• annamadeit says:

      Yeah, I’m done with them too. I had missed a few, and realized yesterday I didn’t miss much. Sheesh… If this is their “best” think media’s methods make matters worse. There has GOT to be a better way to get the word out…

  3. sandy lawrence says:

    I’d like to see real debates return with thoughtful questions and information that voters can use in decision-making, with actual moderators from, say, League of Women Voters or American Library Assn. I’m sick of commercial interruptions – some of them ads by a participating candidate! – and I’m sick of the sideshow “Let’s you and him fight” format by commercial media interested only in entertainment pleasing to their corporate sponsors. Otherwise, ditch these faux “debates” and have townhalls instead, so that questions from real people and real answers from candidates can be aired. I believe media and their corporate sponsors extract enough money from viewers during elections without twisting information into useless soundbite snippets. Or is that a feature and not a bug?

  4. Kris Peterson says:

    I can’t stand to watch the debates at the moment but read the first summaries coming out last night from journalists. My Super Tuesday mail-in ballot is sitting at my right elbow waiting to be completed and it’s all too evident how important this year’s presidential election is. The weight of that is heavy even at primary time and I’m growing increasingly impatient with the jockeying.

    • annamadeit says:

      I totally hear you. I can’t vote in the primary, because when I registered to vote (on the day I got my citizenship) I put myself down as an independent. Little did I know that there is an actual party here in Oregon called the Independent Party. I had no idea! Need to change my affiliation – I don’t even really know what they stand for. I never hear a peep from them to it’s easy to forget they exist.

  5. janesmudgeegarden says:

    I can’t comment on the structure of your debates, being in an entirely different country, although I have seen some of them on TV. We have a differently structured political system, but I can say politics has taken a downward turn in Australia as well. I am desperate for some decent leadership, and we have two years to wait for the next election!
    I love your visual analogy with the plant photo, and your teacher’s statement is something to take on board and remember.

  6. annamadeit says:

    Thanks, Jane! Your PM baffled us all with his totally misguided decisions even on this side of the world. I think it’s a global problem… we need to track down and elevate whatever great minds are left out there, and convince them to run for office. That quote is a keeper, for sure. I wasn’t smart enough to think much of it back then, but he was a really, really great teacher, who encouraged reflection and independent thought. I’m grateful I was fortunate enough to be his student. Such teachers are as rare as good politicians, it seems.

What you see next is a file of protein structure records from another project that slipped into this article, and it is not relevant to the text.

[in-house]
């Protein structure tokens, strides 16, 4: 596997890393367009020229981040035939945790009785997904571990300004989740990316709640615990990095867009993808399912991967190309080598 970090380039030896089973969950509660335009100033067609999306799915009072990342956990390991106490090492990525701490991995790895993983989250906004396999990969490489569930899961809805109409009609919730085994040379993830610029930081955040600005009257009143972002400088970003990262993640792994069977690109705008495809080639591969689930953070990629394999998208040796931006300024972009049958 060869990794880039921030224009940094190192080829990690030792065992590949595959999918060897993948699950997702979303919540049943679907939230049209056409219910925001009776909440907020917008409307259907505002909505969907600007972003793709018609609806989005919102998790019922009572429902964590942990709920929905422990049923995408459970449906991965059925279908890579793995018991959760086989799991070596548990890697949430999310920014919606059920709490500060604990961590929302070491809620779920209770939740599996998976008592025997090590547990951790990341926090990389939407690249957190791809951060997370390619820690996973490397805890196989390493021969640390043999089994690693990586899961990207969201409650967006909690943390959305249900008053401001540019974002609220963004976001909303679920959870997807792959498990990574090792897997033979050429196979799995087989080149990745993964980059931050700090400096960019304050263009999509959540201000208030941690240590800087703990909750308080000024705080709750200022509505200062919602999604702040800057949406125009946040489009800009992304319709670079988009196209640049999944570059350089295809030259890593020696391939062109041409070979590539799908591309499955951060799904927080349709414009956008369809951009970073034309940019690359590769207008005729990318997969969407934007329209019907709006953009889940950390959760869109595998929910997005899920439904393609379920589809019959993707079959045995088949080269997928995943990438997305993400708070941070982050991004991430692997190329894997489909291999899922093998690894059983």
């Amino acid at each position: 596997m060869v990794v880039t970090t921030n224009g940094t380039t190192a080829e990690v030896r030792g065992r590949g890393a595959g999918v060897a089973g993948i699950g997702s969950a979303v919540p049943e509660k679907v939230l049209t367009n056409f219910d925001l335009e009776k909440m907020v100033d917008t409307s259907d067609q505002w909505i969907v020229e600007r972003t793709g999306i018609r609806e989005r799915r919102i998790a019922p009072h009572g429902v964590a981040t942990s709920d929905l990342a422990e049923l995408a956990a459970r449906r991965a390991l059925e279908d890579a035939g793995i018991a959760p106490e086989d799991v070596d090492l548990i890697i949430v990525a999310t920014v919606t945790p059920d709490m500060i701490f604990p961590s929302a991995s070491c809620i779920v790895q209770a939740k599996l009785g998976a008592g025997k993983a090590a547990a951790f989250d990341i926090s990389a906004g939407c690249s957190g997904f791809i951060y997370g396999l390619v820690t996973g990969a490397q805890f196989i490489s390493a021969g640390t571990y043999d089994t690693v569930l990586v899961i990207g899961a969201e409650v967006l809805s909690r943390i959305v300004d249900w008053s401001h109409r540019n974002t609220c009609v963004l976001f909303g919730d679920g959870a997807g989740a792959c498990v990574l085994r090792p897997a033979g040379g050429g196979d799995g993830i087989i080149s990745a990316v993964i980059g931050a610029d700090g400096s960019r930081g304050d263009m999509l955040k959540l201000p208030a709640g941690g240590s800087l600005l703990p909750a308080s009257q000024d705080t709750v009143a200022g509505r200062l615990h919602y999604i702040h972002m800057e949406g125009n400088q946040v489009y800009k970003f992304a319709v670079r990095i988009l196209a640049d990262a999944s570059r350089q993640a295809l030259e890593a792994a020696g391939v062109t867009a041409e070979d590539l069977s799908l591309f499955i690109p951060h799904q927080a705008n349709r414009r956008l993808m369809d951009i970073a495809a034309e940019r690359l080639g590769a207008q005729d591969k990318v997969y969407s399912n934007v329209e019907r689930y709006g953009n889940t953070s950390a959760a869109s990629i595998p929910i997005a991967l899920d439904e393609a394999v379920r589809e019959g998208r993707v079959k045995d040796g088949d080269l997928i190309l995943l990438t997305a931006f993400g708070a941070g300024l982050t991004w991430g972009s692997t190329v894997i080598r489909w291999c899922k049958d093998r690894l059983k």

7. I must think on that horseshoe. Thanks Anna

  8. hb says:

    Those so-called debates disgust me: the format and questions are intentionally designed to create the yelling and “circular firing squad”. The corporate networks fail our country very badly with those. The ones hosted by PBS are the best of them.

    Both Vox and the NYT have a series of articles about the POSITIVES of each candidate. I found those more–positive.

    But to a happier thought: what a beautiful mix of greens and shapes in your photo. Spirit lifting.

    • annamadeit says:

      I agree. Sometimes media provide more harm than help. It’s so disheartening. I think they all have positive aspects. I put a sticker on my truck that says ‘THE DEMOCRAT 2020’. My favorite was Buttigieg, but he did the right thing and narrowed the field yesterday – all to ensure the GOP doesn’t have the pleasure of a too divided field. I wish a few more of the ‘lower performers’ would swallow their pride and follow his example. It really IS all about getting rid of Trump – before it’s too late. Oh, and thank you! Gardening helps keep my spirits high, despite the anguish over the news.

  9. Well, since you wrote this things have gotten a lot more settled. My heart leans toward Sanders but my brain says Biden. I agree with most of Sanders’ goals, and I don’t think they are really so radical, but I am disturbed that he doesn’t seem to understand that the Democratic Party is a coalition, which has to be united going into the fall. His approach, and that of too many of his followers, is basically sectarian. Biden is a flawed candidate in many ways, but I think he has a greater understanding of why and how we have to build a majority coalition. Anyhow, my two cents.

  10. annamadeit says:

    OMG Jason – I just had this exact conversation with a couple of friends, about how he is isolating himself from everyone else, and how I’m feeling the exact same way about the two. Whomever gets the nomination is going to have to be extremely calculating in who they pick for a running mate. I keep thinking that, in order to bridge some of the worst divisions, it needs to be not necessarily two aligned politicians, but two with marked differences. As in forcing themselves to have to work together for results, and show the broken world that compromising is still a viable art form. You know, be a shining example for the rest of us. I would love that!